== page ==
If you loved Time Out of Mind, this volume in the Bootleg Series is like taking the approach road to nirvana. The two central discs of previously unreleased out-takes are the high points, with the remix and live disc not far behind. Historian and writer Douglas Brinkley and music critic Steven Hyden contribute essays for the beautifully put-together boxed set, with Brinkley framing the album’s genesis and its themes of age, love, loss and death around the unexpected passing of Dylan’s friend Jerry Garcia in 1995, aged just 53. It’s worth noting how Dylan, a youngster of 55 at the time, was depicted by Gen-X rock scribes – as an ancient of days whose voice sounded older than the hills, a solitary prophet – of doom, mostly – walking out of the desert and right through your door, unleashing songs that seemed to speak of your ultimate destiny. Add to that Dylan’s hospitalisation shortly after the sequencing of the album, and Mr Death seems to have had an almost hands-on role throughout. Almost, but not quite.

Little did anyone know back then that rather than being any closing statement, TOOM was a mid-career high point by a fully matured artist quenching his thirst at the well once more. “Maybe a person gets to the point where they have written enough songs,” he’d told Paul Zollo for Songtalk, back in 1991. “Let someone else write them.” Well, now he was that someone else, his resuscitated muse drawing on a broad frame of folkloric sources to shape and underpin a new kind of lyric that considered the hard things of life with a sharpness of wit and such a wicked sense of timing that it makes you want to laugh aloud, just as you felt the dread creeping in.

One wonders where in time the Bootleg Series material will go next – back to Street Legal, perhaps, to the early days of Greenwich Village, or to the 1993 Supper Club sets – all indications suggest that this archival magical mystery tour has some way to go yet, just as we hope that Dylan’s road, snaking out of 2020’s majestic Rough and Rowdy Ways, still has some valuable miles to run.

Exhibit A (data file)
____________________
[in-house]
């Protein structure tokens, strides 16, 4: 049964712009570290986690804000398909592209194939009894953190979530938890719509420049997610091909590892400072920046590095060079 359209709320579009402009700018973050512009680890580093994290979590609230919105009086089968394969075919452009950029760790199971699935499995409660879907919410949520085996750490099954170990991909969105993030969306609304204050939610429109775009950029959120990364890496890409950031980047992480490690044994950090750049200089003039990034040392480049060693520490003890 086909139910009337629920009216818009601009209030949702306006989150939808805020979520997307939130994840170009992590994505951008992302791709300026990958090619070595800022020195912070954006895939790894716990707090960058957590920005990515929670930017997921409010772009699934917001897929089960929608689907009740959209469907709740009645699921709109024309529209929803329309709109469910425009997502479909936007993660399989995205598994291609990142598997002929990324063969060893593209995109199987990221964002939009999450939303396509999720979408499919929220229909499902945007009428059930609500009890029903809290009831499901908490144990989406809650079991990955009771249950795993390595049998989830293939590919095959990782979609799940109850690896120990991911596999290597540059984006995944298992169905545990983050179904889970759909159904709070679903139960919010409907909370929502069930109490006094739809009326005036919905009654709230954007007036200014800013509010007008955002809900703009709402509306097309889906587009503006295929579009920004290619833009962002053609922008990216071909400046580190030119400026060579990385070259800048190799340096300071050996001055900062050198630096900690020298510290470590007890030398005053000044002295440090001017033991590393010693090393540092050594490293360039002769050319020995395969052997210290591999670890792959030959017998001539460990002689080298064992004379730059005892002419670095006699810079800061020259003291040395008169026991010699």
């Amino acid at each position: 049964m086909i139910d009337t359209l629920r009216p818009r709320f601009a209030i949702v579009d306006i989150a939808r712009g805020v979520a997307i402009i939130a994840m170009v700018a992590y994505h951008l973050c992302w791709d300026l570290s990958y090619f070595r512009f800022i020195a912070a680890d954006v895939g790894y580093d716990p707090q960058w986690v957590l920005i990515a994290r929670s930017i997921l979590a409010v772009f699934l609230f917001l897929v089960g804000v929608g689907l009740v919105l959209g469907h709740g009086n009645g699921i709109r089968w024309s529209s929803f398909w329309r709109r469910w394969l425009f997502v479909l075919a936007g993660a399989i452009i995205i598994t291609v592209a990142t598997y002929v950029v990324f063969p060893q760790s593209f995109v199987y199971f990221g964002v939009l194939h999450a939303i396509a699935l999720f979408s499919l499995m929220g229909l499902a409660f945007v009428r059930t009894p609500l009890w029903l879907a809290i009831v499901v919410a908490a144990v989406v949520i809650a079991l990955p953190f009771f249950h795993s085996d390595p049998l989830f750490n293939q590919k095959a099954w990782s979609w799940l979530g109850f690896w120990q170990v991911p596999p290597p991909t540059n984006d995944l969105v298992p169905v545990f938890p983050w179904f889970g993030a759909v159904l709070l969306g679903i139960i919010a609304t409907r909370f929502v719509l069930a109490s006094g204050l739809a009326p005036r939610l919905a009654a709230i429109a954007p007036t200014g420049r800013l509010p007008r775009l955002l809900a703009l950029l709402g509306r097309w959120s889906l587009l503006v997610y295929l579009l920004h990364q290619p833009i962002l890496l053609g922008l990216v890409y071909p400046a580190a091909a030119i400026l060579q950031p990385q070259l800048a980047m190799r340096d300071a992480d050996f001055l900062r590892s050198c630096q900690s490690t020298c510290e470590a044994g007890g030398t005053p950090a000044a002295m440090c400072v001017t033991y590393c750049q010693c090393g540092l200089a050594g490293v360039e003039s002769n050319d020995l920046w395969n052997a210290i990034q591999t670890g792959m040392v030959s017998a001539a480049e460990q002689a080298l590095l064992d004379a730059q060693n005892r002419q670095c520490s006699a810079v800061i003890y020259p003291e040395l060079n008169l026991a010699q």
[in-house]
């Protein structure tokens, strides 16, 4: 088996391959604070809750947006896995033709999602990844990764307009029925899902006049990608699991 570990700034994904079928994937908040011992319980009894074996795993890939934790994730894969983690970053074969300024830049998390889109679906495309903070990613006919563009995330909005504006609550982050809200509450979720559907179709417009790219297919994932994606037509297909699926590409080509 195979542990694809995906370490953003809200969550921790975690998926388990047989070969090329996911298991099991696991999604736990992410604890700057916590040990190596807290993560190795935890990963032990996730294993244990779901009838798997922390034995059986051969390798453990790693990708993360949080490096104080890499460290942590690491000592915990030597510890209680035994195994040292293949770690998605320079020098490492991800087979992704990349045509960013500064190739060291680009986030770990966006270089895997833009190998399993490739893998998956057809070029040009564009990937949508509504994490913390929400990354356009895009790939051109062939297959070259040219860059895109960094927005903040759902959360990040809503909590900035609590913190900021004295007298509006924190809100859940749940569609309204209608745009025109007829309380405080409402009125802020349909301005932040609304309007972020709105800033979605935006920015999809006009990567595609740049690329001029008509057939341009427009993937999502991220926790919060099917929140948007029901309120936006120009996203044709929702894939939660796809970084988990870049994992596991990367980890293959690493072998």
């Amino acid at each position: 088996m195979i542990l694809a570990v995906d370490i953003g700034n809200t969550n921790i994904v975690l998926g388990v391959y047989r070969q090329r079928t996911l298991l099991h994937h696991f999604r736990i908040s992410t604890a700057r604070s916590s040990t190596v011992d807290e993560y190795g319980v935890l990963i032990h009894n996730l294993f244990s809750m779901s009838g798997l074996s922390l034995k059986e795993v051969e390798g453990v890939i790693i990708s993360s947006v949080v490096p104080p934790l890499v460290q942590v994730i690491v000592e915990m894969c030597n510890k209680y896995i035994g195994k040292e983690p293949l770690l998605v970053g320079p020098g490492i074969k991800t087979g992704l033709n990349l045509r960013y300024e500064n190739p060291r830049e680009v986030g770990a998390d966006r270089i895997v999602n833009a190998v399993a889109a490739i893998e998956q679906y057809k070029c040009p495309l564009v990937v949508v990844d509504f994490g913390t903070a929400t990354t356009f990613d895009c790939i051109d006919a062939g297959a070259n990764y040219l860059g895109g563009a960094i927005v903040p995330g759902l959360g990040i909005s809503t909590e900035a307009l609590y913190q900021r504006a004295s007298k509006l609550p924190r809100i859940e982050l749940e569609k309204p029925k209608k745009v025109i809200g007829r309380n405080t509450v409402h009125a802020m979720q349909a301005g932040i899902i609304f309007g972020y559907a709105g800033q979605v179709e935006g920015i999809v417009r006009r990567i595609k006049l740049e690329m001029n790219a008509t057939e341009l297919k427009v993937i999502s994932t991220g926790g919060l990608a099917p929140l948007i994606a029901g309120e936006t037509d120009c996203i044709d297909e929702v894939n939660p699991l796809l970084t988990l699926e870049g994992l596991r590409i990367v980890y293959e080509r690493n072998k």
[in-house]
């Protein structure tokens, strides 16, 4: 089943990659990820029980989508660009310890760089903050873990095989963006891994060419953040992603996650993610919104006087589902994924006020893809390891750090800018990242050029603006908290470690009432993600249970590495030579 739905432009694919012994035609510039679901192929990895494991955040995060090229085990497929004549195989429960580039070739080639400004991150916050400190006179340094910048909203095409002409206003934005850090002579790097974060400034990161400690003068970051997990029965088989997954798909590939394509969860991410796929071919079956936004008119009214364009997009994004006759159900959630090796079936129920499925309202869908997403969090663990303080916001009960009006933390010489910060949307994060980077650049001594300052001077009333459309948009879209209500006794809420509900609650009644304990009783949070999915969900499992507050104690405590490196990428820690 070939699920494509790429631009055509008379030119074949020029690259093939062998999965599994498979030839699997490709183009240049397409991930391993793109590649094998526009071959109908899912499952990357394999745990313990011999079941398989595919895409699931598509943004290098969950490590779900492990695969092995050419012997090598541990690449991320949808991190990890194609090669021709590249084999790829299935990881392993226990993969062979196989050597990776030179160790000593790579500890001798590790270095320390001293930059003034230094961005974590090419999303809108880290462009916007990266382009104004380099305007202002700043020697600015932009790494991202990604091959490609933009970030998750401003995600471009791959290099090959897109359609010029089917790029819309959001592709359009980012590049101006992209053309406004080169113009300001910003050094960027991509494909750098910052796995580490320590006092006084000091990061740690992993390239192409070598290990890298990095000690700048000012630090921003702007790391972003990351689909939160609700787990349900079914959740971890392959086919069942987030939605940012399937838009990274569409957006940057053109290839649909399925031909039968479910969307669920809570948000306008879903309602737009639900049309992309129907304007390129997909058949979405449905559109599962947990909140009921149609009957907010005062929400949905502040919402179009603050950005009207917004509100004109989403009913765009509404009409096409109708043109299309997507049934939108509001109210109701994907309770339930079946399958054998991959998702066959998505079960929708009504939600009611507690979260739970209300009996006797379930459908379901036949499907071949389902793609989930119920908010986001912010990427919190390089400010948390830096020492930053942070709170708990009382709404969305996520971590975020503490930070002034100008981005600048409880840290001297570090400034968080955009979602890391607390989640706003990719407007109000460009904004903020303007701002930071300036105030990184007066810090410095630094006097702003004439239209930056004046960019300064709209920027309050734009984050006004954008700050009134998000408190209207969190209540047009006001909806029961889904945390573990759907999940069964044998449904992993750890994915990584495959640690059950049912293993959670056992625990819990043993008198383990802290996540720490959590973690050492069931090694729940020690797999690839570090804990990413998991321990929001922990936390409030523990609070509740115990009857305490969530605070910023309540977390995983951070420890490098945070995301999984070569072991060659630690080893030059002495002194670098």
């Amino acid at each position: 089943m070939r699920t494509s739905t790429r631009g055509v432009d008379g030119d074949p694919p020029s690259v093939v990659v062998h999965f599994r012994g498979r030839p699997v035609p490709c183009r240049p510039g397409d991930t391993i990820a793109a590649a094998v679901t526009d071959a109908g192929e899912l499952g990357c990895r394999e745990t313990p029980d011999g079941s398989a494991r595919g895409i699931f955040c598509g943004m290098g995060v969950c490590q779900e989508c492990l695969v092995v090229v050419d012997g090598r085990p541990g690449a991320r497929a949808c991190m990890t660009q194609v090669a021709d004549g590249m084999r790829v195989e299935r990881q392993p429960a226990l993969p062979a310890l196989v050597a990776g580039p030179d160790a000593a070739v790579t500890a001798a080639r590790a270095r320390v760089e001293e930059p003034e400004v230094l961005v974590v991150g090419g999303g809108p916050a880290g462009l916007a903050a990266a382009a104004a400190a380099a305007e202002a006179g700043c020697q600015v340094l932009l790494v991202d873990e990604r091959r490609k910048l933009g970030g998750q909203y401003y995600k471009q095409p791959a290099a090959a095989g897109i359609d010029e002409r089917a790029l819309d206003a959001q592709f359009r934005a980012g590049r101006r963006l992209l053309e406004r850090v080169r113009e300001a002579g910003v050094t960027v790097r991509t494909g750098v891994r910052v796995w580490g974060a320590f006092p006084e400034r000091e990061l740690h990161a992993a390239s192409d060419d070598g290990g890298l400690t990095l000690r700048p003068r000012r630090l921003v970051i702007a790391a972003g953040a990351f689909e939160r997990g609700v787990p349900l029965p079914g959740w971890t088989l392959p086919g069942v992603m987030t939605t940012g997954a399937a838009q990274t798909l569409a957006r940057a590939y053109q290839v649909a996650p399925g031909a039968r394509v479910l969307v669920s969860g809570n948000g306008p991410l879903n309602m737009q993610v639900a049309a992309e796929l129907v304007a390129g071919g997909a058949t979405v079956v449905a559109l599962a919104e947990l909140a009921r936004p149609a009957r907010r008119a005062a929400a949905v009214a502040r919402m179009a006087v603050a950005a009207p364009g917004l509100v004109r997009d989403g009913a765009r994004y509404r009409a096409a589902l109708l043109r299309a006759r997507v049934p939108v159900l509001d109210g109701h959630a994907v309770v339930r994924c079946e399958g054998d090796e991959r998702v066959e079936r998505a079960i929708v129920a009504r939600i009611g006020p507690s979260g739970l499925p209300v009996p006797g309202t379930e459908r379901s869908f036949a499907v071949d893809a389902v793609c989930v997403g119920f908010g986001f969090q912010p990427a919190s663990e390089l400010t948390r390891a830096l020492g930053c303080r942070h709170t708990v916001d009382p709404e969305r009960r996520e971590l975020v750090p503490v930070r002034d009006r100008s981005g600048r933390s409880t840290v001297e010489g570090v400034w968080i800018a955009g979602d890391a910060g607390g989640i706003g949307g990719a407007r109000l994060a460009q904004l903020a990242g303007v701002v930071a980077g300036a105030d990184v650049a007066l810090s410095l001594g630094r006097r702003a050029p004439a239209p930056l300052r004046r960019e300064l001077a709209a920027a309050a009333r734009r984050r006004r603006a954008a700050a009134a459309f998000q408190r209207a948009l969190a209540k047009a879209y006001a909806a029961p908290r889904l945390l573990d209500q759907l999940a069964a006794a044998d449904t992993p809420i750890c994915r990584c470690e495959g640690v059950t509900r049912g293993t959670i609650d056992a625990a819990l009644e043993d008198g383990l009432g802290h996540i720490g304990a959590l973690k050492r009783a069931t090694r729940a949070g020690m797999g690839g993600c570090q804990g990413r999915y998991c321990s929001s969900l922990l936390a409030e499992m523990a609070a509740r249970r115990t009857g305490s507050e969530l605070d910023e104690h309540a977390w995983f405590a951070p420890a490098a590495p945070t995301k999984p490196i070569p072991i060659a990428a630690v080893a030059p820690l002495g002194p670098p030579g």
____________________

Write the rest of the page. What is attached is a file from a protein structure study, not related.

I can't help thinking the well is running dry with the BS. This set appears particularly weak with an unnecessary remix disc, one disc of duplicated material (really?), another disc of audience sourced live material which I personally can't see myself listening to ever and according to this review that leaves just two discs of less than revelatory outtake material. I'll probably buy it because I've bought everything else and |Dylan is one of the best as far as I'm concerned but now more than ever, I'm starting to ask questions and taking stock of all this archival material. Do I really need it? Time Out Of Mind is to my mind his possibly only his fourth best album since 1997 behind Love and Theft at the top and Rough & Rowdy Ways behind it with possibly Modern Times in front. That might change when I hear BS 17, I don't know, but it does seem like an unnecessarily "big" release for a very good important album which isn't really a great one at least in my book.

To me it is one of the great ones, while L&T suffers for me from faux old-timey songs and arrangements, and on that and Modern Times, the big songs can just go on and on. Yes, disc five was already released on the pricey TTS big set, but the remix is very good, and the two discs of outtakes have great recordings. For me, R&RW is at the top! Thanks....

While.Overall enjoying the review/ insight to this latest Sony B/leg ( GOD ! Bless Sony !) -- Why start it of bad mouthing - his 91 London Shows ? Which i enjoyed ! - Also others + others all around this time Get San Jose 1992 ! -- Already 4/5 Live Tracks as featured on the new set Via Extras on C/D singles from the album ! Amazing ! Cheers from Liverpool Paul

Sorry Paul, but the 1991 Hammersmith Experience felt like a nadir to me ... but then a gain, I felt R&RW Palladium night 2 was fantastic, whereas someone I know who went on night one thought it dire and woeful. Maybe that's Dylan for you ..... Cheers T

thanks for a nicely in depth review with some interesting comments about individual outtakes and a good overview of the sessions in general. Some much longer pieces I have read failed to give as much detail about the actual songs as you did!